Should You Raid Your IRA to Repay Debt? Here's What Dave Ramsey Thinks

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  • Dave Ramsey believes you should try to aggressively work toward becoming debt free.
  • He does not, however, advise taking money out of an IRA to repay your debt.
  • There are penalties and other consequences that make withdrawing money from an IRA a bad idea.

You may be surprised at the answer to this question from the anti-debt finance guru.

Finance guru Dave Ramsey is perhaps best known for his aversion to debt. He advises his readers and listeners to steer clear of borrowing in virtually all circumstances, and suggests making debt repayment a top financial priority.

While Ramsey recommends making many sacrifices, including eating beans and rice, while on the path toward debt freedom, there are some financial moves he doesn't think you should make in an effort to say goodbye to your debt. Raiding an IRA to repay debt is one of them.

Ramsey doesn't believe you should take money from an IRA for debt payoff

If you have high-interest debt such as credit card debt, it may be tempting to try to access any money you have to get your balance paid down and stop sending money to creditors each month.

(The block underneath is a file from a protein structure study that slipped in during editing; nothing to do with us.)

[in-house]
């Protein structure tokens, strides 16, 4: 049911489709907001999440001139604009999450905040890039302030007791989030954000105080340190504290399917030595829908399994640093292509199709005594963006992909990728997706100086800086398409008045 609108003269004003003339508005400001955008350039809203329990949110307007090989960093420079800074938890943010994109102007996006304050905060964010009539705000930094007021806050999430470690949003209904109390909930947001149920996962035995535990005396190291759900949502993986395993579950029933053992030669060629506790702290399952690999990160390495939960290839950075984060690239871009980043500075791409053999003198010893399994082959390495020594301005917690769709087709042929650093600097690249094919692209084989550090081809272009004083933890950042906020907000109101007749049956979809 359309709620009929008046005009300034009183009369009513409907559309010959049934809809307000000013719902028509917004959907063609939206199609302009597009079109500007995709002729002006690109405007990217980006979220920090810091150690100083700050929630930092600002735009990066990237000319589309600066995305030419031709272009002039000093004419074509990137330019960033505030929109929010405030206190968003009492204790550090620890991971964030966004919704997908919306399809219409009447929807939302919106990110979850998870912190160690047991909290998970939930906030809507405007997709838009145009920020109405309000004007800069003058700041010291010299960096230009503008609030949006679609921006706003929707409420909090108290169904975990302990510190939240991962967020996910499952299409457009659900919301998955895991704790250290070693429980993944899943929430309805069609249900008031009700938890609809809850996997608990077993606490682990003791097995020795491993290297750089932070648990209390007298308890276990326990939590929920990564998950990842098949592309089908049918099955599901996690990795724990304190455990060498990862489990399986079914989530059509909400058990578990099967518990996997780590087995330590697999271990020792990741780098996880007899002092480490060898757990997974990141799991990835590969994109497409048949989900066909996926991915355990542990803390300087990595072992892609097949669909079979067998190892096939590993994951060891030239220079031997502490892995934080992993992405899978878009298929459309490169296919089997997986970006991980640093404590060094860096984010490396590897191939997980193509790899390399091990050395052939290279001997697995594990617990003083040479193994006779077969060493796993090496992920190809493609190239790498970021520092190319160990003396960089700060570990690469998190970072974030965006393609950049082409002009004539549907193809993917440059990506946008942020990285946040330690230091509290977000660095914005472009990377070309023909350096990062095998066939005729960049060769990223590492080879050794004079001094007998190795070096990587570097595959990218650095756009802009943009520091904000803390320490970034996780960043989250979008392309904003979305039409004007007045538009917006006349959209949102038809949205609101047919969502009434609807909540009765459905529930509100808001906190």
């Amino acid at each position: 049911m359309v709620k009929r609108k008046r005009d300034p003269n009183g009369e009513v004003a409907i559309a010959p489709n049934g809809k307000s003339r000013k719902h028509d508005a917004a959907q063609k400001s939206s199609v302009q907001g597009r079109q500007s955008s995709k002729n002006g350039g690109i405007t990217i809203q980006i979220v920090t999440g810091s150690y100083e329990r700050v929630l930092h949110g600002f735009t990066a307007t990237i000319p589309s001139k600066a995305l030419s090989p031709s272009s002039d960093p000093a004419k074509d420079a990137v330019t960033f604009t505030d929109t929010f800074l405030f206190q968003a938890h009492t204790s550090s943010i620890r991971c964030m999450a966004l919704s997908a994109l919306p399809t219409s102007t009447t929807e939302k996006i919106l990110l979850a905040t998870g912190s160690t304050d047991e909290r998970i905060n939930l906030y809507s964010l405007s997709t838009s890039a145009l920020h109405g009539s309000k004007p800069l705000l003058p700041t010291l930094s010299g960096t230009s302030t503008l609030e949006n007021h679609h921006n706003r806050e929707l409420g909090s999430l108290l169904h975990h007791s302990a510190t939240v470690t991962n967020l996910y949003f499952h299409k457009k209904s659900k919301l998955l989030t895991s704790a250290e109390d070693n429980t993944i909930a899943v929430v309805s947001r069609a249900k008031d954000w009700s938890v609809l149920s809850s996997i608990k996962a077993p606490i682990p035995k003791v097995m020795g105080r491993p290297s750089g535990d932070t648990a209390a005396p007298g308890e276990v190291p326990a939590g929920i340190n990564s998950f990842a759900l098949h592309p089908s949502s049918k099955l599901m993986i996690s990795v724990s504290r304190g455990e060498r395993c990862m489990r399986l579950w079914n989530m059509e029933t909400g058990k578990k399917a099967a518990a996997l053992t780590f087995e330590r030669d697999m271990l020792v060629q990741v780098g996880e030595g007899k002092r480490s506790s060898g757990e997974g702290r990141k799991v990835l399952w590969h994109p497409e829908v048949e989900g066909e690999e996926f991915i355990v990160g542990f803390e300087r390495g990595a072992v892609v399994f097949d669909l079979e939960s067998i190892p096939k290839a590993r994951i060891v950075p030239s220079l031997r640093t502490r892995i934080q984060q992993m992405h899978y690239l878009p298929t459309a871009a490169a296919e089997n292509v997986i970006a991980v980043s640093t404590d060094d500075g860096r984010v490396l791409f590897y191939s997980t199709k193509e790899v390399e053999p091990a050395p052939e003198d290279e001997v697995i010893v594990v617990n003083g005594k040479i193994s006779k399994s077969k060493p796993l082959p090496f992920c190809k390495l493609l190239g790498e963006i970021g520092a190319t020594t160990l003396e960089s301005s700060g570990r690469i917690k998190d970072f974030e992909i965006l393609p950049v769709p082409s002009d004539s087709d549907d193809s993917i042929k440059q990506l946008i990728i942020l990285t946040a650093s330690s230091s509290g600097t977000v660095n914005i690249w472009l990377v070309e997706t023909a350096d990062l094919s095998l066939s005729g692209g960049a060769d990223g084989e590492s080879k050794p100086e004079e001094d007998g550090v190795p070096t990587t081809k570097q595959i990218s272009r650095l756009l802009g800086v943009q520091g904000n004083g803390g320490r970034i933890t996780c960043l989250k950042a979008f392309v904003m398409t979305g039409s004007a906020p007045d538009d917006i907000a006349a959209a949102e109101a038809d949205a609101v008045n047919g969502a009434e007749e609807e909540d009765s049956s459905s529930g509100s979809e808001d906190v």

That's especially true if you have a lot of money in an IRA or other type of retirement account. It may seem like the money is just sitting there when you won't need it for decades, even as you pay a high rate of interest on your cards.

The reality, however, is that you could really end up regretting taking money out of your retirement accounts -- which is why Ramsey's blog refers to raiding these accounts for debt repayment as a "terrible idea."

In fact, the only time that Ramsey believes it's advisable to take retirement funds out early is to avoid bankruptcy or foreclosure.

Why is using IRA funds for debt repayment a bad plan?

So, why shouldn't you use money you've invested for retirement to try to get free of your creditors today? Ramsey points out several reasons why this is such a bad idea.

First and foremost, if you take money out before age 59 1/2, you are likely to incur a 10% tax penalty unless you fall within a limited exception that allows for early withdrawals. And as Ramsey explains on his blog, you'll also face federal and state taxes at your ordinary rate on the money withdrawn. With all of these taxes, you'll end up with a lot less money than you took out to pay your debt when all is said and done.

Second, Ramsey suggests that even if you are allowed to take money out without penalty -- perhaps because you fall within one of the exceptions -- that's not necessarily a good idea, because it will make it harder to prepare for retirement. "Don’t rob your future self just because it’s easy right now," Ramsey warns.

Ramsey shows on his blog that an early withdrawal results in a loss of all of the money that your invested funds would have made over time. The initial investment you make can grow substantially due to compound interest, with a $50,000 IRA contribution potentially growing into more than $544,000 over 20 years. You'd lose out on those gains if you took out money to pay debt now.

Ramsey is absolutely right about all of these downsides of using IRA money for debt repayment, and you should likely listen to the finance expert and leave your retirement funds alone.

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